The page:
German authorities have banned the Iranian airline Mahan Air from operating in the country amid fears of espionage and terrorism.  Iran’s second largest airline has been linked to regime’s Islamic Revolutionary Guard, a U.S.-designated terrorist group.

The German Federal Aviation Office, equivalent of the U.S. FAA, has barred the airline from landing in the country with intimidate effect, German news outlets reported Monday.

The move comes just days after the German army arrested an Iranian spy working in its ranks. According to Germany’s federal prosecutor’s office, investigations were underway on “several espionage cases involving Iranian spy service.” The ban was imposed after an “assessment of German security concerns,” the government spokesman Steffen Seibert said.

The German public broadcaster ARD reported the government’s decision:

The federal government has barred Iranian airline Mahan Air from operating in Germany with immediate effect. The airlines must freeze its flights in and out of Germany, a spokeswoman for the transport ministry said. The German Federal Aviation Office has delivered a notice to this effect to the company.

This is necessary for the “safeguarding of the foreign policy and security interests of Germany,” a spokesman for the German Foreign Office added. The country cannot grant transport (access) to companies that facilitate combat activities in Syria. Mahan Air undertakes flights to Syria and other war zones under the direction of the Iranian Revolutionary Guard.

Mahan Air has been flying thrice a week from Düsseldorf to Tehran. In addition to that, there is a weekly flight from Munich. [Translation by the author]

“The planes belonging to the airline were flying weapons and ammunition into Syria,” German weekly Der Spiegel reported, citing U.S. intelligence assessments.

In a report last month, the German newspaper Bild hinted about the eminent shift in Germany’s policy towards Mahan Air. The official conformation to this effect came early Monday. The Bild also reported of mounting U.S. pressure on Berlin to cut ties with the terror-linked Iranian airline.

In its December exposé the Bild detailed the extensive links between the airline and Iranian Revolutionary Guard:

Mahan Air is no ordinary airline. CEO Hamid Arabnejad is a former commander of Iran’s Revolutionary Guard Corps – who have been on the United States’ terror list since 2017. Arabnejad himself has also been subject to sanctions since 2013. Among other measures, he is not allowed to enter the US. Just like Qasem Soleimani, head of the foreign unit of the Revolutionary Guard Corps, Arabnejad stems from the region of Kerman in Iran’s south, where Mahan Air is registered.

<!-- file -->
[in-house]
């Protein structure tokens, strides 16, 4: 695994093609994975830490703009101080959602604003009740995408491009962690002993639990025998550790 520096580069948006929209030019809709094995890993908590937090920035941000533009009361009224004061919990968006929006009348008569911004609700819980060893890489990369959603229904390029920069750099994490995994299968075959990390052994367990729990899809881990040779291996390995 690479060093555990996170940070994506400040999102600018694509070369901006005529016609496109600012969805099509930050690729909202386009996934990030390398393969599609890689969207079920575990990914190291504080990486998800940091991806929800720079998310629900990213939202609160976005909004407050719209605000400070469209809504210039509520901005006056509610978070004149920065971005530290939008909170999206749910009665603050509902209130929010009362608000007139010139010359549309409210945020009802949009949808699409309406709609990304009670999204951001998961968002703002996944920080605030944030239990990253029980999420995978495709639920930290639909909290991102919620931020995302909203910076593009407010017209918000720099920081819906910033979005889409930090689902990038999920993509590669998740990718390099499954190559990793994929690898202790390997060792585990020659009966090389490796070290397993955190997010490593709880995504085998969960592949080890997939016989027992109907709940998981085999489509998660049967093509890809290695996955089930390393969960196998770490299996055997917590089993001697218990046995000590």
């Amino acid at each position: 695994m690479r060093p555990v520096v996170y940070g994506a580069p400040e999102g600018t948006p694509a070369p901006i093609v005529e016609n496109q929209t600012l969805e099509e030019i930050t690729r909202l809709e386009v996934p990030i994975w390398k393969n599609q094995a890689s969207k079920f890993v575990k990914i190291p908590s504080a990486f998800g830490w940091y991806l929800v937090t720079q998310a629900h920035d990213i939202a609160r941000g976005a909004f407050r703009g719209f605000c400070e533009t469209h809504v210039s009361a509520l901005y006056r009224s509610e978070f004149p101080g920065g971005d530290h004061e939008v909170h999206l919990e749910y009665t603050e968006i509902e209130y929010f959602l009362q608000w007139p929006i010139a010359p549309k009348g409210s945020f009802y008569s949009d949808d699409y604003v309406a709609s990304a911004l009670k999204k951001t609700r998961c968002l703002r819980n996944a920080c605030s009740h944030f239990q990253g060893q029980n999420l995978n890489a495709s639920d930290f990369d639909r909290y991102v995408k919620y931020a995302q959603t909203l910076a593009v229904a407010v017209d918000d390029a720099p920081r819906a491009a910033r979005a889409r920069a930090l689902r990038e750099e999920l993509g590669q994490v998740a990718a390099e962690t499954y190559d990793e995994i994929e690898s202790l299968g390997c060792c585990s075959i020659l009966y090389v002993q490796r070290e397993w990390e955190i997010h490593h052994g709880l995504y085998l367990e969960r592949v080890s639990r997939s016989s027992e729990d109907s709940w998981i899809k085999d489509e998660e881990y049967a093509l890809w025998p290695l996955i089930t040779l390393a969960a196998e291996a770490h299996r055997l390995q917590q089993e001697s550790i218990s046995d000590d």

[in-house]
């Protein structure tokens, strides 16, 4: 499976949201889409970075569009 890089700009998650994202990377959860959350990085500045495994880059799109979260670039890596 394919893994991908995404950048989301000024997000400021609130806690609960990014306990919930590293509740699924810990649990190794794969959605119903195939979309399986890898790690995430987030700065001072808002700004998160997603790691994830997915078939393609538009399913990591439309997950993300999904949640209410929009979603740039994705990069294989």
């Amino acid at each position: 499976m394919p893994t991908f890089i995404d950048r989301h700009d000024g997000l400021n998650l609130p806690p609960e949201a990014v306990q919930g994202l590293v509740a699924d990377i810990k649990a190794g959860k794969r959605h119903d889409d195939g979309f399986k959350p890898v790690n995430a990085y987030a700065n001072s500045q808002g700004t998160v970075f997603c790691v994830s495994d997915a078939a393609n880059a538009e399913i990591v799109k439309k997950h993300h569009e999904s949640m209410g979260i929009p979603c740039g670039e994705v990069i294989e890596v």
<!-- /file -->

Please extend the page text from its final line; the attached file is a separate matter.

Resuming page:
According to the Iranian opposition group “NCRI”, the Revolutionary Guard Corps are also a major shareholder of the airline via their foundation Mowla al-Movaheddin. “In a nutshell, Mahan Air is a pseudonym for Revolutionary Guard Corps Air,” Iranian analyst Heshmat Alavi concluded at the end of 2017.

The airline does not only have formal and informal connections with the Mullahs’ notorious military unit, observers say. The airline also transports troops for the terror group’s foreign operations – primarily to and from Syria. Over 100 times, Mahan Air has provided dictator Assad with men, weapons, and ammunition, mostly on flights between Tehran and Damascus. The airline also carries out “special flights” on behalf of the Revolutionary Guard Corps and Syrian tyrant Assad.

Observers have registered numerous flights between Damascus and the Iranian city of Abadan at the border with Iraq. From here, the company transports Iraqi-Shiite militia to Syria, where they fight for Assad on behalf of Iran. In 2015, Mahan Air was evidently the only “civil” airline company to fly to Aleppo in order to deliver provisions for the Revolutionary Guard Corps active there.

The German decision comes at a time when other European countries have started hardening their stance towards Iran. Earlier this month, the EU was forced to impose sanctions on Tehran after the Netherlands and Denmark accused the regime of carrying out a series of assassination and bomb plots on European soil since the signing of the 2015 nuclear deal. The EU sanctions, though symbolic in nature, mark a shift in the bloc’s policy towards Tehran.

According to a report published by Reuters on Friday, European countries were “tiptoeing” towards Trump administration’s position on Iran. Quoting senior European diplomats, the report describes how the diplomatic shift was moving: “Europe closer to U.S. President Donald Trump’s policy of isolating Iran with tough sanctions.”

While German Chancellor Angela Merkel has been spearheading an EU-wide campaign to shield Iran from the latest round of U.S. sanctions, the Islamic regime poses a serious security threat to the country. Germany is home to at least 950 member of the Iran-sponsored Hezbollah terror militia, according to German’s domestic intelligence agency BfV estimates.

With attempts to infiltrate German military and run an extensive espionage network in the country, Iran makes no secret of its hostility towards Germany and the West. Today’s announcement shows that policy makers in Berlin are coming around to President Trump’s approach of isolating the regime in Tehran.


[Cover image via YouTube]